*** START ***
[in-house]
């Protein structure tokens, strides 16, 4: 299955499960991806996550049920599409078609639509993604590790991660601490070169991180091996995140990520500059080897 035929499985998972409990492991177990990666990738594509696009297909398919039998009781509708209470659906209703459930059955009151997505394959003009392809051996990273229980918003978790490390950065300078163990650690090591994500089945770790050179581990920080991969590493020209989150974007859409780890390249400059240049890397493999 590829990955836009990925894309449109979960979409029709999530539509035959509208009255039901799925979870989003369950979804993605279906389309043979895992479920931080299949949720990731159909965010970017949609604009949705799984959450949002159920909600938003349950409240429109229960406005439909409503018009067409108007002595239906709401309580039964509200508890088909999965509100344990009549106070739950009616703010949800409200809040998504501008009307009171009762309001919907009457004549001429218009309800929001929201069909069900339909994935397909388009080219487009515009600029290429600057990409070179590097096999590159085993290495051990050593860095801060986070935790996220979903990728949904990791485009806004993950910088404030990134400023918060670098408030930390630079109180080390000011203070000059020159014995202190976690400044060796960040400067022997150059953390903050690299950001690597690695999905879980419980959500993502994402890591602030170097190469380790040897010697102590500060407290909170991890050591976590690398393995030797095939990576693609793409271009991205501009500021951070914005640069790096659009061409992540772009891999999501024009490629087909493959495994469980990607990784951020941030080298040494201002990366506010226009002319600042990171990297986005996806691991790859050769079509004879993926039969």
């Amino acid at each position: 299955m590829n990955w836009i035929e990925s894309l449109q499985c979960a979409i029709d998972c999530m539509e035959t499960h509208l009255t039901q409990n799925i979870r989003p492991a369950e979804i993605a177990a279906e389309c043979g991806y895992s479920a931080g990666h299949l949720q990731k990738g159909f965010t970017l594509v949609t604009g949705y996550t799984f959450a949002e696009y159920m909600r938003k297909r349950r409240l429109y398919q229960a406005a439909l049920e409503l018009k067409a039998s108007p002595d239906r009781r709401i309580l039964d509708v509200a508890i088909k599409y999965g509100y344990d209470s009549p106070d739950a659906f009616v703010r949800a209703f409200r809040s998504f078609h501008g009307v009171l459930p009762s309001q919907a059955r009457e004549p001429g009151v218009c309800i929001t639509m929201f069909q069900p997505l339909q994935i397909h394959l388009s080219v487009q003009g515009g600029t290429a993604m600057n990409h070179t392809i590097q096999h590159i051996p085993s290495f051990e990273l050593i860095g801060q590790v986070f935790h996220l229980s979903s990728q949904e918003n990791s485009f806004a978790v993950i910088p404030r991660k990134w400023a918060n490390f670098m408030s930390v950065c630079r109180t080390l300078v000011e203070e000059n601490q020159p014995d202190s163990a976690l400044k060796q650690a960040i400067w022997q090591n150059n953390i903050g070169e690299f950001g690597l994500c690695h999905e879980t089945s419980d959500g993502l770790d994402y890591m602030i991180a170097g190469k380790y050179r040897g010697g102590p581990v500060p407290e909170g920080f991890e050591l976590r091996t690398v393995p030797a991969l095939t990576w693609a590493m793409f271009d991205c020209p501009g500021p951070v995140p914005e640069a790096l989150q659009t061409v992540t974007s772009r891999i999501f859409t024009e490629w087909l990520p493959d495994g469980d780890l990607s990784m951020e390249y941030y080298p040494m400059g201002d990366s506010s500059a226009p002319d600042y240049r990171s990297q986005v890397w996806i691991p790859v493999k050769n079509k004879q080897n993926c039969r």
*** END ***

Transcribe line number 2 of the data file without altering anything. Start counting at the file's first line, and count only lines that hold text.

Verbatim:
């Protein structure tokens, strides 16, 4: 299955499960991806996550049920599409078609639509993604590790991660601490070169991180091996995140990520500059080897 035929499985998972409990492991177990990666990738594509696009297909398919039998009781509708209470659906209703459930059955009151997505394959003009392809051996990273229980918003978790490390950065300078163990650690090591994500089945770790050179581990920080991969590493020209989150974007859409780890390249400059240049890397493999 590829990955836009990925894309449109979960979409029709999530539509035959509208009255039901799925979870989003369950979804993605279906389309043979895992479920931080299949949720990731159909965010970017949609604009949705799984959450949002159920909600938003349950409240429109229960406005439909409503018009067409108007002595239906709401309580039964509200508890088909999965509100344990009549106070739950009616703010949800409200809040998504501008009307009171009762309001919907009457004549001429218009309800929001929201069909069900339909994935397909388009080219487009515009600029290429600057990409070179590097096999590159085993290495051990050593860095801060986070935790996220979903990728949904990791485009806004993950910088404030990134400023918060670098408030930390630079109180080390000011203070000059020159014995202190976690400044060796960040400067022997150059953390903050690299950001690597690695999905879980419980959500993502994402890591602030170097190469380790040897010697102590500060407290909170991890050591976590690398393995030797095939990576693609793409271009991205501009500021951070914005640069790096659009061409992540772009891999999501024009490629087909493959495994469980990607990784951020941030080298040494201002990366506010226009002319600042990171990297986005996806691991790859050769079509004879993926039969």